In addition to the notes from @Ubiquitous, I'd recommend these excellent and free/open resources from a number of academics. These are all posted freely and openly by the authors, and are all high-quality (and all at the "graduate level").
Cochrane's monograph should be your first stop for time series, period. Stachurski covers some of the very cool theory behind 'metrics. Creel provides a very nice, slide-style set of notes -- gives you a chance to "quickly peruse" graduate econometric theory (as well as very cool parallel computation estimators). Train has nice chapters on simulation-based estimators. Hansen is an all-around textbook with reasonable depth.
Somewhat further afield, but perhaps useful for the intro level, are the "Think X" series of books from Green Tea Press:
These are truly intro-level books -- and very excellent as such. I use the "Train Problem/German Tank Problem" from Think Bayes whenever I need to illustrate the usefulness/intuition of Bayesian approaches to a beginner.
I will note that for self-study, Hayashi (noted in another answer) has a lot to offer.
Edit: If you are looking for broad examples of methodologies, I would strongly recommend "Mostly Harmless Econometrics." The book has a particular focus and mild methodology bias (see Andrew Gelman's nice review, which points out some of the topics missing), but it is still excellent at diving directly into application of their ideas, via examples from the literature and replication. I strongly believe that replication is key for learning about research methods, so I like their approach quite a lot. One minor warning: to get to the applications, you have to get through their very long intro chapter on the basic of regression. But hang in there -- that chapter is great as well, and you'll then get to enjoy the fruits of application/replication after it.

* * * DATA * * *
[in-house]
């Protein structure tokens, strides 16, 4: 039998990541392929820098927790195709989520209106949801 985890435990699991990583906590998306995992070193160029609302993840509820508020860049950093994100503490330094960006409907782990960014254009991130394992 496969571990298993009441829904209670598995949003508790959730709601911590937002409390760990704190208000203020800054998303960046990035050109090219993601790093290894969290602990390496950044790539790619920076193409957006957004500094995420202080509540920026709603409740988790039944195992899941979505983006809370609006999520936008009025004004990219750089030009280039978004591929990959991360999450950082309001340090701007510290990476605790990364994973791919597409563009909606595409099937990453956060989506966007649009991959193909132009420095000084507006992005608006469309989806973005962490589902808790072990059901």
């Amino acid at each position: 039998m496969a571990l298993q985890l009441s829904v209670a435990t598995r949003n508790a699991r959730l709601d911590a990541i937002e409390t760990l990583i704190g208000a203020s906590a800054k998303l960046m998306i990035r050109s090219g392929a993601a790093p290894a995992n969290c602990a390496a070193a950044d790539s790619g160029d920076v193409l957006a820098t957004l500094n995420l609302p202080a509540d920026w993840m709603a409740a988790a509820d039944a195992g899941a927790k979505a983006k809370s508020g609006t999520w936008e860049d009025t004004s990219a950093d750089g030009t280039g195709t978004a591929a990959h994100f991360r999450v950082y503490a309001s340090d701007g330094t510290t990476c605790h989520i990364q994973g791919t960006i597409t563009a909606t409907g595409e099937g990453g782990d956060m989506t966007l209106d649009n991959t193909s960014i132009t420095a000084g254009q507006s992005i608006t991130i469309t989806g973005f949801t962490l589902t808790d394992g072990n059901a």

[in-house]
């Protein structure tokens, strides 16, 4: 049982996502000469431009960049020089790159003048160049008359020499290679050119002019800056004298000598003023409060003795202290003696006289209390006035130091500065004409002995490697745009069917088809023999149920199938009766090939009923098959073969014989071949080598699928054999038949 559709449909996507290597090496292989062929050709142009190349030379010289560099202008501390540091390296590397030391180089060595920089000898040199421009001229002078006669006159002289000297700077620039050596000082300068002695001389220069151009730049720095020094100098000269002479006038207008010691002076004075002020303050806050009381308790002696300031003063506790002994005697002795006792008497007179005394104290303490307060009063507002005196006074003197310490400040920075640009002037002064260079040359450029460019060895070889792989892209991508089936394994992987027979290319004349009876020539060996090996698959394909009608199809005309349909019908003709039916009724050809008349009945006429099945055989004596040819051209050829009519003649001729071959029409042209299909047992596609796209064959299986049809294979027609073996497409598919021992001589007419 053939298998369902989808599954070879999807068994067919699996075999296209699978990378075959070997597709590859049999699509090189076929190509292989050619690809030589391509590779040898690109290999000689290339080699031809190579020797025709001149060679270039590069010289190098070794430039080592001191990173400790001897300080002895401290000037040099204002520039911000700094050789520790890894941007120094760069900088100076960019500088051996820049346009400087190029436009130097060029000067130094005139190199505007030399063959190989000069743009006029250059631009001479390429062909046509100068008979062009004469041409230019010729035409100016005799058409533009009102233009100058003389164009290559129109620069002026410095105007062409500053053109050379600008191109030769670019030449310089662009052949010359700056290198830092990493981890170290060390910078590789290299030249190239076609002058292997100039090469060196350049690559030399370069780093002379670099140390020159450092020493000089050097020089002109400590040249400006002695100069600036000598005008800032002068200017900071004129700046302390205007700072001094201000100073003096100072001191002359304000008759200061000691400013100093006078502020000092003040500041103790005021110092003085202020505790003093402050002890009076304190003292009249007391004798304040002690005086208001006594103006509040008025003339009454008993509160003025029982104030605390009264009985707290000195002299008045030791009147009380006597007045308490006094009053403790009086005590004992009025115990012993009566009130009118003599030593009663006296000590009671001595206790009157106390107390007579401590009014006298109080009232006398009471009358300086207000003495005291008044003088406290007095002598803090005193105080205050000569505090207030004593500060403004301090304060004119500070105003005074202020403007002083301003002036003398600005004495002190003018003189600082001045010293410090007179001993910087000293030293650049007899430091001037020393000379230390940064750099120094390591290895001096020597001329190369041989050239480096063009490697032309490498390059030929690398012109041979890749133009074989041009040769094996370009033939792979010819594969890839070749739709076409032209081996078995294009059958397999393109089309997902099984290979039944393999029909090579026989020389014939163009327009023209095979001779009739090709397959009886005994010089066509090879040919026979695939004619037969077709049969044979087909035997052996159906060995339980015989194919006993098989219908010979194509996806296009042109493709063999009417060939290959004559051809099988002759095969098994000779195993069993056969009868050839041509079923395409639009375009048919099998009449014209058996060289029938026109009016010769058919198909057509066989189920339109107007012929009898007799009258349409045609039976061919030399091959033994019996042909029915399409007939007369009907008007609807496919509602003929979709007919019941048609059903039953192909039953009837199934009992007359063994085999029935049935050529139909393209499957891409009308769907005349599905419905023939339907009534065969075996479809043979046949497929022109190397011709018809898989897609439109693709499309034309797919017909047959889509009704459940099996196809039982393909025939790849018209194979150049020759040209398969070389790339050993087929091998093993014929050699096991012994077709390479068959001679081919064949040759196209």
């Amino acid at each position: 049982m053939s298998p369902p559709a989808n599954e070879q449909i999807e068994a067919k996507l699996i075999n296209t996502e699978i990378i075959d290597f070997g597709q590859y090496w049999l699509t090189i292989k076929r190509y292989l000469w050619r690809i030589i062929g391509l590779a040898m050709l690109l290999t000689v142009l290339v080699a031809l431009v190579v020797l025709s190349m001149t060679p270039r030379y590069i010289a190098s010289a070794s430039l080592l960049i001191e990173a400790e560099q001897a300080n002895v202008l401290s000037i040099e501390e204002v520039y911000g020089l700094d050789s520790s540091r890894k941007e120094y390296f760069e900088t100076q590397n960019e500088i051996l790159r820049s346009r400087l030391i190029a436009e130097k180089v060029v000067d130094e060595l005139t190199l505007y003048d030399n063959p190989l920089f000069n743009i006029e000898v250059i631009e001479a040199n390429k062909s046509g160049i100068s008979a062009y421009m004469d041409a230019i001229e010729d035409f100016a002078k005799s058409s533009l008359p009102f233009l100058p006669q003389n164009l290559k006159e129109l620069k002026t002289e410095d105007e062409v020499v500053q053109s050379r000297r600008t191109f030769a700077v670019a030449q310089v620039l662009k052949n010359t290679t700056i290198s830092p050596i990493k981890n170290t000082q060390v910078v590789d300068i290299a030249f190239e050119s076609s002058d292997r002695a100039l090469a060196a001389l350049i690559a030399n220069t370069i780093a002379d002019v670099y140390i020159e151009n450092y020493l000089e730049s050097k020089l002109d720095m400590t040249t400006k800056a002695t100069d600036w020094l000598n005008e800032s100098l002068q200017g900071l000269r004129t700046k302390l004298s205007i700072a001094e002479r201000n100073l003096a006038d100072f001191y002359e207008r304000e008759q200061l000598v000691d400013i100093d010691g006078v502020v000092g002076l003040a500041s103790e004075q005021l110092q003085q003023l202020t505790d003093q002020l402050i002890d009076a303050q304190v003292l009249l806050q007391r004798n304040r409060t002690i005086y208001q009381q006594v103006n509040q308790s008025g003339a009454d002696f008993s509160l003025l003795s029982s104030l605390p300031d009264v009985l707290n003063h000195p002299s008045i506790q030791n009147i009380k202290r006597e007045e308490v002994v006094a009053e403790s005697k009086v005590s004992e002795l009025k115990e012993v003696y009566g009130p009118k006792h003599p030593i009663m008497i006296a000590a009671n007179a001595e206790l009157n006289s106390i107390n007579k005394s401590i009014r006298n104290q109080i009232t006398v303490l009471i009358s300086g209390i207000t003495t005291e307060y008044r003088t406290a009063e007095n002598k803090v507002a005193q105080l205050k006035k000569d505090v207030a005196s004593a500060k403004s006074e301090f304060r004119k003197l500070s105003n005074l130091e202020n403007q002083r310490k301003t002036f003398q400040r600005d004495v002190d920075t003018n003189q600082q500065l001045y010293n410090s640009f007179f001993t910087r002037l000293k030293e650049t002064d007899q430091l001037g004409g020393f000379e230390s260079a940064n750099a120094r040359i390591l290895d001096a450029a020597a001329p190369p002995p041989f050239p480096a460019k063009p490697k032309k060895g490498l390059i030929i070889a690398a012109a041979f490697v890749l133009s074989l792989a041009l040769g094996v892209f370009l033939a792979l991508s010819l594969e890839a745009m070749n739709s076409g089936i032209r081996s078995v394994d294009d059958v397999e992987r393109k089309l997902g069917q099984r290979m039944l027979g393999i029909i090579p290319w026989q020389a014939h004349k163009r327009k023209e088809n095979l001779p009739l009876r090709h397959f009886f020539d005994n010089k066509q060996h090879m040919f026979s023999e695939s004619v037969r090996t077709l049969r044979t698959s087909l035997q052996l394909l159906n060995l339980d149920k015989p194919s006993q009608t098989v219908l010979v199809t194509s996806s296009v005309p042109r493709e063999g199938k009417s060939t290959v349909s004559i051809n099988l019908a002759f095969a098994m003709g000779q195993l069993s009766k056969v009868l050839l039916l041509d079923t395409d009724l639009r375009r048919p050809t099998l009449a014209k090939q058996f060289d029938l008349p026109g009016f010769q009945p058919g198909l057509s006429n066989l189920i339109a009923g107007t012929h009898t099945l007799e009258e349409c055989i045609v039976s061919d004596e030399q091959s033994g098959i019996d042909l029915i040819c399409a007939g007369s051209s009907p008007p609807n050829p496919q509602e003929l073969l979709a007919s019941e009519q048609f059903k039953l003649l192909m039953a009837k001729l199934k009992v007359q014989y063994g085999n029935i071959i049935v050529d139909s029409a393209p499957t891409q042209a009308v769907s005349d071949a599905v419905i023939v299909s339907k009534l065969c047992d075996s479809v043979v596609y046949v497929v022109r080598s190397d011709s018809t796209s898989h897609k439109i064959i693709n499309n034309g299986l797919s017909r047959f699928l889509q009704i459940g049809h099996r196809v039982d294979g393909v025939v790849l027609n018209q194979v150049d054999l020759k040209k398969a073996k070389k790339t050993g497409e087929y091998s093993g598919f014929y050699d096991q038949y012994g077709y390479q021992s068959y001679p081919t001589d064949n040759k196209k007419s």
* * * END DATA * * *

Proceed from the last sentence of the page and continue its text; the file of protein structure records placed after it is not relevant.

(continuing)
Also, if you want to know a little more about what economists do, check out these two non-technical books: "Passion and Craft" and "Lives of the Laureates." ("The making of an economist, redux," is also good, but perhaps less ...exciting of a read. Take that for what its worth, since the first two books aren't necessarily action page turners.)
Edit 2: as @cc7768 notes in the comments, John Stachurski and Tom Sargent's website, QuantEcon, is absolutely fantastic. They essentially work through the major basic concepts you need for computational economics (and so many things are computational these days), and give you clear, working code examples for a vast number or major problem-types. You should very definitely check it out if you are interested in economic methodologies -- it's probably the first place I'd recommend you stop, actually. Very easy way to dip your feet into serious methodology examples. I learned an enormous amount from early versions of these notes.